Cody Laboratories, Inc. v. Sebelius, No. 11-8001 (10th Cir. 2011)

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Justia Opinion Summary

Cody Laboratories, Inc. and Lannett Co., Inc. (collectively, "Cody") appealed a district court's dismissal of their action for declaratory judgment against the Food and Drug Administration (FDA). Cody has been manufacturing and distributing morphine sulfate since 2005. At the time Cody filed its complaint, the company had not received FDA approval for its morphine sulfate product. Cody contends that the product falls under the "grandfather clause" of the Food, Drug, and Cosmetic Act (FDCA). The FDA claims that the grandfather clause is exceedingly narrow and applies only to drugs that have been marketed in essentially identical form since 1938. The FDA sent Cody a warning letter in March 2009 stating that Cody's manufacture and distribution of morphine sulfate was in violation of the FDCA. Meanwhile, in August 2009, Roxane Laboratories, Inc., Cody's main competitor, submitted a New Drug Application ("NDA") for its own morphine sulfate product. Following its policy of granting expedited review of an NDA if no approved alternative drug exists, the FDA quickly reviewed and approved Roxane's NDA in January 2010. Cody submitted an NDA for its product the following month. The company's requests for expedited review were denied. Cody brought suit claiming the FDA acted arbitrarily, capriciously and contrary to law in violation of the Administrative Procedure Act by: (1) improperly determining that Cody's product was a "new drug" and thus not entitled to grandfathered status under the FDCA; and (2) treating Cody disparately from Roxane in processing the companies' respective NDAs. The court subsequently dismissed Cody's complaint for lack of jurisdiction, holding that the FDA had yet to complete "final agency action" under section 704 of the APA. Upon review of the record, the Tenth Circuit concluded that one of Cody's claims was mooted by post-judgment events and that Cody failed to exhaust available administrative remedies with respect to its remaining claim. The Court affirmed the district court's dismissal for lack of jurisdiction on the grandfathering claim, and dismissed Cody's disparate treatment claim as moot.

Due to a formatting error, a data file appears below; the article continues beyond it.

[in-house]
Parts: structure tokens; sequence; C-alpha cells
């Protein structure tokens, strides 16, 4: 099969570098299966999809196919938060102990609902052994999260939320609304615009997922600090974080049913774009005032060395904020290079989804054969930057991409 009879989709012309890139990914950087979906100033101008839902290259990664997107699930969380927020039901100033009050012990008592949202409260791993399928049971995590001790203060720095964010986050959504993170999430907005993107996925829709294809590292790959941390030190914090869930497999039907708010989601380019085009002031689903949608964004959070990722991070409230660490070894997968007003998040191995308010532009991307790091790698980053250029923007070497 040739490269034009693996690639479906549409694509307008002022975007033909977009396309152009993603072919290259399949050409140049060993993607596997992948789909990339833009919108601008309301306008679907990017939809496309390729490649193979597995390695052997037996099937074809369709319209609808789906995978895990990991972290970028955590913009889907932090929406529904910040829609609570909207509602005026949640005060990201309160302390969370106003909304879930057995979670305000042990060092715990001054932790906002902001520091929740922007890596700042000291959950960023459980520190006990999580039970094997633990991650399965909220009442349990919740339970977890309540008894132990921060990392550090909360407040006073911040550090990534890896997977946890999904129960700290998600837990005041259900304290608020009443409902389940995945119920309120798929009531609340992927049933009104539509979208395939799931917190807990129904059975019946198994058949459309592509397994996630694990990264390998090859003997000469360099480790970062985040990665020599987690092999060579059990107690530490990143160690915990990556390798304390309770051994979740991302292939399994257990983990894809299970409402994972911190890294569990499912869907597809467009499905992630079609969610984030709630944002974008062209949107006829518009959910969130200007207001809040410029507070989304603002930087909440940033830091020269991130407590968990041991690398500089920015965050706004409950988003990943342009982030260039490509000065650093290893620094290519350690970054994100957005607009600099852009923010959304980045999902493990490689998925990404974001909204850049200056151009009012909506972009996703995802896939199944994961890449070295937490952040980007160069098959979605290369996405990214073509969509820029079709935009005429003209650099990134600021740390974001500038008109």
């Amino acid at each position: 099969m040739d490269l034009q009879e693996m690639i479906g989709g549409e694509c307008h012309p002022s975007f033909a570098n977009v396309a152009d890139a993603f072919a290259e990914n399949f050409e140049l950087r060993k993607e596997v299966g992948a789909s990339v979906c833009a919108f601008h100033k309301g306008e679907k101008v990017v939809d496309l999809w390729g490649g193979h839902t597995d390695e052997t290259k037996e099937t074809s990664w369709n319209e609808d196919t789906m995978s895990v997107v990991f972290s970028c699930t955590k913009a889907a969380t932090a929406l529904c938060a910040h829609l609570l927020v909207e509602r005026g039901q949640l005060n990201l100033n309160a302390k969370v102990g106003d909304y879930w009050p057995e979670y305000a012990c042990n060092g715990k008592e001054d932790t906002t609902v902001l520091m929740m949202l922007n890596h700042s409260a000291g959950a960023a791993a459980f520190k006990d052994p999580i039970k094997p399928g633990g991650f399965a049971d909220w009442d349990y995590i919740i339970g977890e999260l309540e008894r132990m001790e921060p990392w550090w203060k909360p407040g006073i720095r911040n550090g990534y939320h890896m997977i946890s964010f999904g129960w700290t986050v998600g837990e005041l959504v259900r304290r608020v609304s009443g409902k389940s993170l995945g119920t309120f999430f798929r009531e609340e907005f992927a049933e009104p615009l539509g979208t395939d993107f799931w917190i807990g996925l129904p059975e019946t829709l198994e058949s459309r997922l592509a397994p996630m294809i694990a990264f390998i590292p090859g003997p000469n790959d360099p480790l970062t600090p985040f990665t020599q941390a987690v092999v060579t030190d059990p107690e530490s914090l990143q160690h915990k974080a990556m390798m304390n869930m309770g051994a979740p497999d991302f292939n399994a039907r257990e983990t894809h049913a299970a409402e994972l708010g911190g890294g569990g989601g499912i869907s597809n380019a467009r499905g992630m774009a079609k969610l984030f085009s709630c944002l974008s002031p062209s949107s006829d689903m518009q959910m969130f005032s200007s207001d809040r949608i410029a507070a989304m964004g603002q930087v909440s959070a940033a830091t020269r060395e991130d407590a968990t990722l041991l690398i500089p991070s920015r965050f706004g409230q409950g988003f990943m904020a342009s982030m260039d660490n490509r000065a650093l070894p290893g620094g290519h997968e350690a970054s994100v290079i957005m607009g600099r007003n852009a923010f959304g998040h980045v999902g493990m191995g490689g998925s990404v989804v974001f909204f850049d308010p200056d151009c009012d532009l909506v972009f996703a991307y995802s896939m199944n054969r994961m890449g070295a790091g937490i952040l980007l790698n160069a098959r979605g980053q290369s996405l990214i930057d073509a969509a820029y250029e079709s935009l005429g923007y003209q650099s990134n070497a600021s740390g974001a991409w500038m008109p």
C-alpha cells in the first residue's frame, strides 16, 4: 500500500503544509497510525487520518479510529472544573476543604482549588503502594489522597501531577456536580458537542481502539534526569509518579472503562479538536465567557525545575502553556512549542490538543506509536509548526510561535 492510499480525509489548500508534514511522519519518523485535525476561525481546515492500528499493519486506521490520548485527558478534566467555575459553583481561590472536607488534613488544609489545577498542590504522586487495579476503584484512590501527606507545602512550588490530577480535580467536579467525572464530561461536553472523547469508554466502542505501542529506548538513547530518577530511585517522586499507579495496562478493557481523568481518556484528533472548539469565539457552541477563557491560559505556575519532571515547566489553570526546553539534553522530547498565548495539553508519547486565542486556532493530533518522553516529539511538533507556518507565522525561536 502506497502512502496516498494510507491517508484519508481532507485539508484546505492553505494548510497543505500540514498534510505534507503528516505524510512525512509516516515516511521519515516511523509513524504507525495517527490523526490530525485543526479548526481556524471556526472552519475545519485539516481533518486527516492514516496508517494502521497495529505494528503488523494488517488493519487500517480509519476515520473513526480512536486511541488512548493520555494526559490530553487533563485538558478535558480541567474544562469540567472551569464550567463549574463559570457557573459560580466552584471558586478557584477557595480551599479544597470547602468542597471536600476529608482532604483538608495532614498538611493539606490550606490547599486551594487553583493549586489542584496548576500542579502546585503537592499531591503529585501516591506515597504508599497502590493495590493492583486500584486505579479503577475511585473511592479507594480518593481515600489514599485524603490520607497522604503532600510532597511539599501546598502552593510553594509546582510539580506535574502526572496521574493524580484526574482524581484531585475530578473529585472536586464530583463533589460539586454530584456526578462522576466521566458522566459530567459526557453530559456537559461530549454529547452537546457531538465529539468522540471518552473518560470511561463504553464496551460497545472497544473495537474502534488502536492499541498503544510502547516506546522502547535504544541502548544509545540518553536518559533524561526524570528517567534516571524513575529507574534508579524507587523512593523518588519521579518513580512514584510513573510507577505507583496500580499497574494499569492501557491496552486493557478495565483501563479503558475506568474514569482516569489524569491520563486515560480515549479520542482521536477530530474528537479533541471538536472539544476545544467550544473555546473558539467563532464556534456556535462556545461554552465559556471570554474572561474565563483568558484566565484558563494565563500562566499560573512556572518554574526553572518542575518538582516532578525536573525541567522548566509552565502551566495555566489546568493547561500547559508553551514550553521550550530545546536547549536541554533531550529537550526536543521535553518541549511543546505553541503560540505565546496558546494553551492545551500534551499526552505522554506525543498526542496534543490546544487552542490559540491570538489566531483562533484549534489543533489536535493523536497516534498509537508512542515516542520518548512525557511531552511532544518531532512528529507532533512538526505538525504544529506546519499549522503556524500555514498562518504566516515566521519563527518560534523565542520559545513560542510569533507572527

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FILED United States Court of Appeals Tenth Circuit UNITED STATES COURT OF APPEALS TENTH CIRCUIT November 3, 2011 Elisabeth A. Shumaker Clerk of Court CODY LABORATORIES, INC., a Wyoming corporation; LANNETT CO., INC., a Delaware corporation, Plaintiffsï ­Appellants, v. KATHLEEN SEBELIUS, in her official capacity as United States Department of Health and Human Services Secretary; MARGARET A. HAMBURG, in her official capacity as United States Food and Drug Administration Commissioner, No. 11-8001 (D.C. No. 2:10-CV-00147-ABJ) (D. Wyo.) Defendantsï ­Appellees. ORDER AND JUDGMENT* Before KELLY, LUCERO, and GILMAN,** Circuit Judges. Cody Laboratories, Inc. and Lannett Co., Inc. (collectively, Cody ) appeal the * This order and judgment is not binding precedent, except under the doctrines of law of the case, res judicata, and collateral estoppel. This court generally disfavors the citation of orders and judgments; nevertheless, an order and judgment may be cited under the terms and conditions of 10th Cir. R. 32.1. ** The Honorable Ronald Lee Gilman, United States Circuit Court Judge for the Sixth Circuit, sitting by designation. district court s dismissal of their action for declaratory judgment against the federal officials responsible for the Food and Drug Administration ( FDA ). We conclude that one of Cody s claims has been mooted by post-judgment events and that Cody failed to exhaust available administrative remedies with respect to the remaining claim. Exercising jurisdiction under 28 U.S.C. § 1291, we affirm in part and dismiss in part. I According to the complaint, Cody has been manufacturing and distributing morphine sulfate, a pain-relieving drug used primarily in palliative care, since 2005. At the time Cody filed its complaint, the company had not received FDA approval for its morphine sulfate product. Cody contends that the product falls under the grandfather clause of the Food, Drug, and Cosmetic Act ( FDCA ) because morphine sulfate has been used for pain relief in the United States for over a century. See 21 U.S.C. § 321(p)(1) (excepting from the new drug definition certain pre-1938 drugs). Based on its alleged grandfathered status, Cody argues the product does not require FDA approval. See 21 U.S.C. § 355(a) (requiring FDA approval for marketing of new drugs only). The FDA claims that the grandfather clause is exceedingly narrow and applies only to drugs that have been marketed in essentially identical form since 1938. As part of an effort to remove unapproved drugs from the market, the FDA sent Cody a warning letter in March 2009 stating that Cody s manufacture and distribution of morphine sulfate was in violation of the FDCA and that failure to promptly correct these violations may result in legal action. In April of that year, however, the FDA sent another letter to -2- Cody stating that, in light of availability concerns, the agency would suspend any enforcement action against morphine sulfate manufacturers until 180 days after the FDA had approved a morphine sulfate product. Although Cody disputed the agency s view in a series of letters and meetings, the FDA did not alter its stance. It stated in no uncertain terms that it considered Cody s product to be an unapproved new drug and reiterated its threats of enforcement action. According to Cody, the FDA also informed the Drug Enforcement Agency ( DEA ) of its position on the legality of Cody s product. The DEA subsequently refused to provide Cody the necessary authorization to purchase the raw materials to make morphine sulfate. Cody further claims the FDA contacted its major customers, threatening enforcement action if they continued to purchase Cody s unapproved product. Meanwhile, in August 2009, Roxane Laboratories, Inc. ( Roxane ), Cody s main competitor in the morphine sulfate market, submitted a New Drug Application ( NDA ) for its own morphine sulfate product. Following its policy of granting expedited review of an NDA if no approved alternative drug exists, the FDA quickly reviewed and approved Roxane s NDA in January 2010. Cody submitted an NDA for its product the following month. The company s requests for expedited review were denied. In March 2010, the FDA informed Cody that it would end the period of suspended enforcement on July 24, 2010, because Roxane s morphine sulfate product had been approved. In response, Cody filed suit seeking to enjoin the FDA from commencing an enforcement action and for declaratory judgment. Cody contended that the FDA acted -3- arbitrarily, capriciously, and contrary to law in violation of the Administrative Procedure Act ( APA ) by: (1) improperly determining that Cody s product is a new drug and thus not entitled to grandfathered status under the FDCA; and (2) treating Cody disparately from Roxane in processing the companies respective NDAs. Cody moved for a temporary restraining order and a preliminary injunction, which the district court denied. The court subsequently dismissed Cody s complaint for lack of jurisdiction, holding that the FDA had yet to complete final agency action under § 704 of the APA. See 5 U.S.C. § 704. Cody timely appealed the dismissal. On June 23, 2011 while this appeal was pending the FDA approved Cody s NDA. Appellees filed a motion to dismiss the appeal as moot. Although they initially argued that the NDA approval mooted Cody s action in its entirety, appellees now claim the approval moots only Cody s disparate treatment claim. Cody maintains that neither of its claims has been mooted by the NDA approval. II Mootness is a threshold issue because the existence of a live case or controversy is a constitutional prerequisite to federal court jurisdiction. McClendon v. City of Albuquerque, 100 F.3d 863, 867 (10th Cir. 1996). A case becomes moot when it is impossible to grant any effectual relief. Chihuahuan Grasslands Alliance v. Kempthorne, 545 F.3d 884, 891 (10th Cir. 2008). We agree with the parties that the approval of Cody s NDA has not mooted its grandfathering claim. If a court were to declare that Cody s morphine sulfate product is -4- grandfathered, Cody would face a different and apparently lighter regulatory burden. Cody s product will incur a product fee under its NDA from which the company would be exempt if it product were considered a grandfathered drug. The parties also agree that the labeling requirements for grandfathered drugs are distinct, and perhaps less onerous, than those for new drugs. By prevailing on its grandfathering claim, Cody could still obtain meaningful relief in the form of freedom from these burdens. Accordingly, this claim is not moot. We reach the opposite conclusion as to Cody s disparate treatment claim. Cody argues the FDA improperly granted expedited review to Roxane and refused to do the same for Cody. Despite the fact that we can no longer grant the relief Cody originally requested an order requiring the FDA to expedite review of its NDA the company nonetheless asks this court to enter a declaratory judgment that the FDA should have approved its application more quickly. In other words, Cody asks us to issue a retrospective opinion that [it] was wrongly harmed. See Jordan v. Sosa, 654 F.3d 1012, 1025 (10th Cir. 2011) (citing cases). Article III does not permit such an opinion. See Cox v. Phelps Dodge Corp., 43 F.3d 1345, 1348 (10th Cir. 1994) (a case is moot if the plaintiff s interest is nothing more than the satisfaction of a declaration that a person was wronged ), superseded on other grounds as recognized in Walker v. United Parcel Serv., Inc., 240 F.3d 1268, 1278 (10th Cir. 2001). Nor does Cody s disparate treatment claim fall under the exception to the mootness doctrine for disputes that are capable of repetition, but evading review. To fit -5- within that exception, a litigant must show a reasonable expectation that it would be subjected to the same adverse action in the future. See Murphy v. Hunt, 455 U.S. 478, 482 (1982). Thus, for its disparate treatment claim to qualify, Cody would have to establish a demonstrated probability, Johansen v. City of Bartlesville, 862 F.2d 1423, 1426 (10th Cir. 1988) (quotation omitted), that: (1) Cody would submit an NDA for another unapproved drug and request that the agency expedite its review; (2) one of Cody s competitors would also submit an NDA for the same drug and request expedited review; and (3) the FDA would deny Cody s request for expedited review but grant it to the competitor. Cody asserts that it intends to file NDAs for two other unapproved drug products it currently markets, that it plans to request expedited review of those applications, and that it expects its competitors to do the same. But Cody has not given us reason to expect that the agency will deny Cody s request for expedited review while granting that of its competitors. Thus, we conclude that Cody has not carried its burden of demonstrating its claim is capable of repetition, but evading review. Accordingly, we dismiss Cody s disparate treatment claim as moot. III Mootness aside, we cannot reach the merits of Cody s grandfathering claim unless the FDA has engaged in final agency action under the APA. See 5 U.S.C. § 704. Final agency action mark[s] the consummation of the agency s decisionmaking process and is action by which rights or obligations have been determined, or from which legal consequences will flow. Bennett v. Spear, 520 U.S. 154, 178 (1997) (quotations and -6- citations omitted). We apply the concept of finality in a flexible and pragmatic manner. See Abbott Labs. v. Gardner, 387 U.S. 136, 149 (1967), overruled on other grounds, Califano v. Sanders, 430 U.S. 99, 105 (1977). Final agency action can come in the form of a series of agency pronouncements rather than a single edict, Ciba-Geigy Corp. v. EPA, 801 F.2d 430, 435 n.7 (D.C. Cir. 1986), and the label an agency attaches to its action is not determinative, Continental Air Lines, Inc., v. Civil Aeronautics Bd., 522 F.2d 107, 124 (D.C. Cir. 1975). Cody urges us to conclude that the FDA took final agency action by issuing warning letters, confirming its position in subsequent correspondence with Cody, and engaging in de facto enforcement actions by notifying the DEA and Cody s customers of the agency s views. It appears that every court to consider the question has held that an FDA warning letter does not constitute final agency action. See, e.g., Biotics Research Corp. v. Heckler, 710 F.2d 1375, 1378 (9th Cir. 1983); Holistic Candlers & Consumer Ass n v. FDA, 770 F. Supp. 2d 156, 161-62 (D.D.C. 2011); Clinical Reference Lab., Inc. v. Sullivan, 791 F. Supp. 1499, 1503-04 (D. Kan. 1992), rev d sub nom. on other grounds, United States v. Undetermined No. of Unlabeled Cases, 21 F.3d 1026 (10th Cir. 1994); Estee Lauder, Inc. v. FDA, 727 F. Supp. 1, 4-5 (D.D.C. 1989); IMS Ltd. v. Califano, 453 F. Supp. 157, 160 (C.D. Cal. 1977). But this case involves more than a warning letter, and Cody points to two cases where courts have found finality in agency actions that bear some similarity to the FDA s -7- other moves here. See Ciba-Geigy, 801 F.2d at 436-39 (concluding that EPA s unequivocal articulation of its position in series of communications constituted final agency action); PDK Labs, Inc. v. Ashcroft, 338 F. Supp. 2d. 1, 11-12 (D.D.C. 2004) (finding final agency action when DEA refused to issue a letter of no objection to a drug company s supplier).1 We need not grapple with these authorities, however, because Cody s failure to avail itself of available administrative remedies defeats its claim even if we were inclined to hold that the FDA s action were otherwise final. See Darby v. Cisneros, 509 U.S. 137, 146 (1993) ( When an aggrieved party has exhausted all administrative remedies expressly prescribed by statute or agency rule, the agency action is final for the purposes of [5 U.S.C. § 704] and therefore subject to judicial review . . . . (quotations omitted)). FDA regulations allow entities aggrieved by agency action to file a citizen petition for administrative review. See 21 C.F.R. § 10.25(a); see also 21 C.F.R. § 10.45(b) ( A request that the Commissioner take or refrain from taking any form of administrative action must first be the subject of a final administrative decision based on a petition submitted under § 10.25(a) . . . . ). Courts have often dismissed suits against the FDA for failure to utilize the citizen petition procedure. See, e.g., Holistic Candlers & Consumer 1 Cody also claims that Rutherford v. United States, 542 F.2d 1137 (10th Cir. 1976), controls this case. In Rutherford, we considered the scope of the FDCA s grandfathering clause, but the opinion does not make clear the nature of the agency action under consideration. Moreover, the opinion contains no discussion of the finality requirement. Without even a passing mention of the dispositive issue in the present case, it provides little assistance. -8- Ass n, 770 F. Supp. 2d at 163; Ass n of Am. Physicians & Surgeons, Inc. v. FDA, 539 F. Supp. 2d 4, 21-24 (D.D.C. 2008). Cody correctly notes that, because the citizen petition procedure is a regulatory rather than a statutory creation, we have discretion to waive the exhaustion requirement. See McCarthy v. Madigan, 503 U.S. 140, 144 (1992), superseded on other grounds as recognized in Booth v. Churner, 532 U.S. 731, 740 (2001). In determining whether waiver of the exhaustion requirement would be proper, we balance the interest of the individual in retaining prompt access to a federal judicial forum against countervailing institutional interests favoring exhaustion. McCarthy, 503 U.S. at 146. Cody argues that it will be unduly prejudiced if forced to exhaust because the FDA is sometimes dilatory in substantively responding to citizen petitions. At least one court has found these delays sufficiently prejudicial to waive the administrative exhaustion requirement. See Bracco Diagnostics, Inc. v. Shalala, 963 F. Supp. 20, 30 (D.D.C. 1997). But at this stage, following approval of Cody s NDA, the only advantage Cody seeks is a slightly different regulatory burden. It is clear that Cody would not be unduly or even significantly prejudiced by following FDA regulations and filing a citizen petition. Cf. Bracco, 963 F. Supp. at 30 (waiving exhaustion requirement because plaintiff would lose millions if forced to wait for a response). Cody also argues that it should be exempt from the exhaustion requirement because the FDA is biased or has otherwise predetermined the issue before it. See McCarthy, 503 U.S. at 148 (citation omitted). Cody has made no credible showing of -9- bias. Moreover, although it is apparent that FDA officials do not believe that Cody s product falls within the grandfathering exception, the agency has made this initial determination in the absence of a factual record indeed, this is one of Cody s chief complaints. In contrast, if Cody were to follow the regulations and file a citizen petition, the agency would have to undertake a full review of the factual record and public comments. See 21 C.F.R. § 10.30(b), (d). Given that grandfathering status hinges on the fact-intensive history of the drug s marketing and use, we do not anticipate that the agency will blindly refuse to consider evidence submitted by Cody. Accordingly, we decline to consider Cody s grandfathering claim prior to exhaustion of the company s administrative remedies. IV For the foregoing reasons, the district court s dismissal of Cody s grandfathering claim is AFFIRMED. Cody s disparate treatment claim is DISMISSED as moot. Entered for the Court Carlos F. Lucero Circuit Judge - 10 -